I have been talking a lot about the architecture of VSAN and have written many articles. It seems that somehow some of the more basic topics have not been fully addressed yet like changing a VM’s storage policy. One of our field folks had a question from a customer which was based on this video.
The question was how do you change the policy of a single VM? And why would you change the policy for a group of VMs?
Lets answer the “group of VMs” question first. You can imagine setting a policy for VMs that perform a specific function, for instance web servers. It could be that after a period of monitoring you notice that these VMs are not performing as expected when data needs to come from spindles. By changing the policy, as demonstrated in the video, you can simply increase the stripe width for all virtual machines.
Now the question remains, how do I change the policy of a single VM? It is actually really straight forward:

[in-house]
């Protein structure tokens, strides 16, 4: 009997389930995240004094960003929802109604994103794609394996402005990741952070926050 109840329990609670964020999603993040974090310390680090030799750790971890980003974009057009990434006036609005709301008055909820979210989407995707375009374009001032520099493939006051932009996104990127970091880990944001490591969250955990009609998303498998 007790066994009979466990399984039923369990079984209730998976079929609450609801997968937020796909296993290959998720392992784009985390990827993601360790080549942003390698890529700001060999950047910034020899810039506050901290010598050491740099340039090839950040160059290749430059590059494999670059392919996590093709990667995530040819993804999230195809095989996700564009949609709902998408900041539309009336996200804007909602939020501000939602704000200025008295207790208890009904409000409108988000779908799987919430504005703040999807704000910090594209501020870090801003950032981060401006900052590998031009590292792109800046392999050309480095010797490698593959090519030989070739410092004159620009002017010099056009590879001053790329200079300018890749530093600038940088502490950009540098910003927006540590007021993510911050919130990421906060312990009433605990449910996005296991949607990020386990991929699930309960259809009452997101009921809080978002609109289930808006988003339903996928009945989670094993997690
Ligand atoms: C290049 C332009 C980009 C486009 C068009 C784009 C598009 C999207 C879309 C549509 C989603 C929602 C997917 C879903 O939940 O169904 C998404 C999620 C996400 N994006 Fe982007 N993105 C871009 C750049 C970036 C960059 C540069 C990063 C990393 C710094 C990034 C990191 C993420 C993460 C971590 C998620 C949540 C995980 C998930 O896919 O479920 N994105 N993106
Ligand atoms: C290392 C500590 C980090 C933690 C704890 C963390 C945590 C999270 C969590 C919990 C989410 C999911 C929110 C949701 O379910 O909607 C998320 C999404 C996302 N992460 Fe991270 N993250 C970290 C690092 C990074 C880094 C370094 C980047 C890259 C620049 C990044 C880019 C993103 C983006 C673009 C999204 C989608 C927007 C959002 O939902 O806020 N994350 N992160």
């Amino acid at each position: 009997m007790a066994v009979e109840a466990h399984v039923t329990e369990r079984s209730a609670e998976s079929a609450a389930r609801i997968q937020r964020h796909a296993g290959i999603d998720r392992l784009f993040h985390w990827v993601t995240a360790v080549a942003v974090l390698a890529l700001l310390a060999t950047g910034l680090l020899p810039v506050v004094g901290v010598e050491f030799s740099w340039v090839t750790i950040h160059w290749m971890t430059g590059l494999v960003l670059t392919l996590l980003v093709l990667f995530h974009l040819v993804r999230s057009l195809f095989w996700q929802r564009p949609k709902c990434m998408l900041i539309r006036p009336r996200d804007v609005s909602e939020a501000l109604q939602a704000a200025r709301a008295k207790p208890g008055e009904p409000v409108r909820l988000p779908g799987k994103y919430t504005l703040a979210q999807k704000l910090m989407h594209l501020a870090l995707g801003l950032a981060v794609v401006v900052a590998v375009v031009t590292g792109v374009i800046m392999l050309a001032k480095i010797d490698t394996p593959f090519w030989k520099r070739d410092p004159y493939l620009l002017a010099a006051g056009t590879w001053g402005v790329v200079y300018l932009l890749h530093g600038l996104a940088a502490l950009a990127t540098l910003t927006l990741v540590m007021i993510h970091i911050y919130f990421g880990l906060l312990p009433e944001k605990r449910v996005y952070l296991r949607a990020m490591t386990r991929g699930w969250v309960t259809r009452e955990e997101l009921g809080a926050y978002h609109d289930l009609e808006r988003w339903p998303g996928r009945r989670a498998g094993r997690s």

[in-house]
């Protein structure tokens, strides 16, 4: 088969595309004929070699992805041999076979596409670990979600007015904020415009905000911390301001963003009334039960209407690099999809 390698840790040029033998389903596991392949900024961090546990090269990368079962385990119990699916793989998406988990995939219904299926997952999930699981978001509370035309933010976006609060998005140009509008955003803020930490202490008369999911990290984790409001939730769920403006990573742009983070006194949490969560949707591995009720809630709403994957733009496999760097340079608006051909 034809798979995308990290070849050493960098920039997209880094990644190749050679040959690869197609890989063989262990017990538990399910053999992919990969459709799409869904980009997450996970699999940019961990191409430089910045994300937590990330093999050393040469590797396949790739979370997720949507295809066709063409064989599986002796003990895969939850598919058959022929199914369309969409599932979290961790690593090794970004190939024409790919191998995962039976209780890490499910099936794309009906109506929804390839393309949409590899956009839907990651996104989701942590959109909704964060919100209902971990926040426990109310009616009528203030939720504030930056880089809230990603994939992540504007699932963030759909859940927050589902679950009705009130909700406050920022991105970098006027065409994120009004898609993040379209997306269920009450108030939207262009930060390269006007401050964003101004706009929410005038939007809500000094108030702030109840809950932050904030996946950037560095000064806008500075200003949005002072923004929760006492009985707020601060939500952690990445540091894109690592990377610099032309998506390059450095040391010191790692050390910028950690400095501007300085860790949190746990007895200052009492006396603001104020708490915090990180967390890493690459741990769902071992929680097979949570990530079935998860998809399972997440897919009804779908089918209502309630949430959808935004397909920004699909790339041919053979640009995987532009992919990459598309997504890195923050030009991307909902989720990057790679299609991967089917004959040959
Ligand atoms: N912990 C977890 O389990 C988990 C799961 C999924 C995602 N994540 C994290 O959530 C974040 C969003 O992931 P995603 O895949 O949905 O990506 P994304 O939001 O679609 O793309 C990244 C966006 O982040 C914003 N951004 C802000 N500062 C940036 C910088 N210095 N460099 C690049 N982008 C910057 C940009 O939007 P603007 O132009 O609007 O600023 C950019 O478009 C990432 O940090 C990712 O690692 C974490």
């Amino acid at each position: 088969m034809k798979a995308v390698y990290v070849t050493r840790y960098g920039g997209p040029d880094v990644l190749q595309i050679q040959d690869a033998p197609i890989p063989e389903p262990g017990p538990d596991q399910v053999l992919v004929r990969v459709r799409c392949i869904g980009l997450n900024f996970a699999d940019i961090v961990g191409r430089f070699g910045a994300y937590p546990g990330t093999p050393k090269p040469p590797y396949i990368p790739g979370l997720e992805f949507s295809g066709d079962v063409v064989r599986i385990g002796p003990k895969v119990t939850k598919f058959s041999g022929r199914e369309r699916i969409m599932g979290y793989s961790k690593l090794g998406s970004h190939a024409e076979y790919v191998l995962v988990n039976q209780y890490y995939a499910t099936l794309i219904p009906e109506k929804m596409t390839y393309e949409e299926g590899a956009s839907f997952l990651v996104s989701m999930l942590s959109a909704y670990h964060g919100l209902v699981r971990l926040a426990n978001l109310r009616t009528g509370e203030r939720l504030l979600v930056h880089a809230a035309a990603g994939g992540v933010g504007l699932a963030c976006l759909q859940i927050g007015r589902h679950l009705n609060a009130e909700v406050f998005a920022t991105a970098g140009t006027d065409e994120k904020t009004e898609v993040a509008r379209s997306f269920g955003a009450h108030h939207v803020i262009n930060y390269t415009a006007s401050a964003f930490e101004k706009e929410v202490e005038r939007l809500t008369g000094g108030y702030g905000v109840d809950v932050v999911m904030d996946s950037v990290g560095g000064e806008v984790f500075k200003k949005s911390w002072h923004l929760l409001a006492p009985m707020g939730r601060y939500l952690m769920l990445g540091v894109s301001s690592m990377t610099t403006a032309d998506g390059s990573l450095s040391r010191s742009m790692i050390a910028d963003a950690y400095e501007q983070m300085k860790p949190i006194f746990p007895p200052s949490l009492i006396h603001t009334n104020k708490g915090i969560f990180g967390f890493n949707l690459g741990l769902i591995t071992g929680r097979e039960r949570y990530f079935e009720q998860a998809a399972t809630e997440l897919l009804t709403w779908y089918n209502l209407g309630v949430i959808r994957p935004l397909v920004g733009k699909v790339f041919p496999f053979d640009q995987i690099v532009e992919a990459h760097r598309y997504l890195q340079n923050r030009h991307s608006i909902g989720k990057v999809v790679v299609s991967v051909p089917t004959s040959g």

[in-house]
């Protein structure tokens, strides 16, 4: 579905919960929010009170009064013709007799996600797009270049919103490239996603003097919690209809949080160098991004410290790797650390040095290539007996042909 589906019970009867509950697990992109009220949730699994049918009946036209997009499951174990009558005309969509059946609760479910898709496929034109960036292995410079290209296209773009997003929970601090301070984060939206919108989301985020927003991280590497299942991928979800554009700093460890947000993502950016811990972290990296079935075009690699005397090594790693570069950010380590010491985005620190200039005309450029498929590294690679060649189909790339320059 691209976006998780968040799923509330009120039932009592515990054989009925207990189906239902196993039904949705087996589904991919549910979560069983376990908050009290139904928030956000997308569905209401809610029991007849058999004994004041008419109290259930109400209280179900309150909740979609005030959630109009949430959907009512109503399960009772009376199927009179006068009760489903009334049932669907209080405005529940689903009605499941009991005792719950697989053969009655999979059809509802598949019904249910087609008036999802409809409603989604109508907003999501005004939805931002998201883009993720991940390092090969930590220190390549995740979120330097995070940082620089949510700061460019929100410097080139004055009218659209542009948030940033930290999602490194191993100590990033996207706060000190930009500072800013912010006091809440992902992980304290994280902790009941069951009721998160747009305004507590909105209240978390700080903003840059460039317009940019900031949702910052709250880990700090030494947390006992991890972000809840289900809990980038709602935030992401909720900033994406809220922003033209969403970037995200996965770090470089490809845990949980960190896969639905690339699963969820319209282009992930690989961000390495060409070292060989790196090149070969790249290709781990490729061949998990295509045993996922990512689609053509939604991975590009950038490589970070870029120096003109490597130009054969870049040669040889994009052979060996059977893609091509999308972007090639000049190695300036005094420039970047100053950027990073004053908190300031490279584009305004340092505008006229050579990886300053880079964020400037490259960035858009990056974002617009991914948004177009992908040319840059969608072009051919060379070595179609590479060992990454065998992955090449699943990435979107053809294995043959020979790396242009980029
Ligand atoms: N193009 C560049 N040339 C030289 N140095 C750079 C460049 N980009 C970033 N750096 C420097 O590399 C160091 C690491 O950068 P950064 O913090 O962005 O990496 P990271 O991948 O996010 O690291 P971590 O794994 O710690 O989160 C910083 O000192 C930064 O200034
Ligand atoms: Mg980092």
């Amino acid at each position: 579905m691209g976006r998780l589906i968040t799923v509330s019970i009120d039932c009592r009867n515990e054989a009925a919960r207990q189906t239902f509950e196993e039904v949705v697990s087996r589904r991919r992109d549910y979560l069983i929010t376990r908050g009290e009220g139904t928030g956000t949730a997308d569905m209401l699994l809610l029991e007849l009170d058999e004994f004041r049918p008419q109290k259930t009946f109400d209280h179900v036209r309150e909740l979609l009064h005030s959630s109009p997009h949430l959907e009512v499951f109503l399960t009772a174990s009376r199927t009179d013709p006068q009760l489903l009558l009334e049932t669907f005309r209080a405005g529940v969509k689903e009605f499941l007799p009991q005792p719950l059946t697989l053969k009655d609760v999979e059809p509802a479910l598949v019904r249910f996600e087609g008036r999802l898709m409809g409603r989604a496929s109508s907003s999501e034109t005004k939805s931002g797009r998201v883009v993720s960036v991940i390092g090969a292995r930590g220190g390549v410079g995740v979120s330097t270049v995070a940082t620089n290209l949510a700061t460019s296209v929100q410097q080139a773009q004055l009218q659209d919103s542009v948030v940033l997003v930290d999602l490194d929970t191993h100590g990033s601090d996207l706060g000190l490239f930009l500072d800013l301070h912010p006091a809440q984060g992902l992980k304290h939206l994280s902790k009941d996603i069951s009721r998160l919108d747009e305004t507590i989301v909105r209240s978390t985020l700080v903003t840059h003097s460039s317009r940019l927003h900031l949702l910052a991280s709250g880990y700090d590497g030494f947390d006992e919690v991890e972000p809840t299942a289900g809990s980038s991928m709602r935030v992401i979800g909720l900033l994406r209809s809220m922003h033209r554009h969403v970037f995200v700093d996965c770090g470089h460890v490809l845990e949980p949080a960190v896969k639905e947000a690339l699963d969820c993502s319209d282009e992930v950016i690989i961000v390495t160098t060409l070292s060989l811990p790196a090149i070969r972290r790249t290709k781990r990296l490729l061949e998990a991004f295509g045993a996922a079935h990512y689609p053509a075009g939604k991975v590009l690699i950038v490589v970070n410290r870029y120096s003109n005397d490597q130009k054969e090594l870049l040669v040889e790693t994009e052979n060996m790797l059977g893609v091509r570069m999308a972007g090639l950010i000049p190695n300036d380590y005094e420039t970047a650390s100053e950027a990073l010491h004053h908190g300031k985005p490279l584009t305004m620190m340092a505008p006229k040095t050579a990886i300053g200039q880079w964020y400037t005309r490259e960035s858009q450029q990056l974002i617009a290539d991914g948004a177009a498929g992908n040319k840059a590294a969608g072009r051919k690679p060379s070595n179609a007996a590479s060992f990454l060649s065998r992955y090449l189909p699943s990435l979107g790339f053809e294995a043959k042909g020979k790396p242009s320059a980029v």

- Create a new policy
- Go to VM Storage Policies
- Click “Create a new storage policy”
- Select the capabilities
- Now go to your virtual machines and right click VM which needs a new policy
- Click on “all vCenter actions”
- Click on “VM Storage Policies”
- Click on “Manage…”
- Select a new policy
- Apply to disks
- Click “Ok”
Now the new policy will be applied to the VM. Depending on the selected policy this will take a certain amount of time as new components of your objects may need to be created.
Benjamin Bohec says
Thanks for all these VSAN information. It’s very helpful.
I didn’t find information about VSAN configuration capabilities for VMware Stretch/Metro Clusters accross two datacenters (< 10km) with VSAN VLAN distribution.
Is it possible to specify on a VSAN rule set that replicas must be on different "Server Groups" (DRS Host Groups/Labels/…) in order to avoid rack/room/campus/site failure?
Duncan Epping says
Did you look here? http://www.yellow-bricks.com/virtual-san/
Benjamin Bohec says
Thanks Duncan, I have my answer.
I hope there will be a roadmap for this feature soon.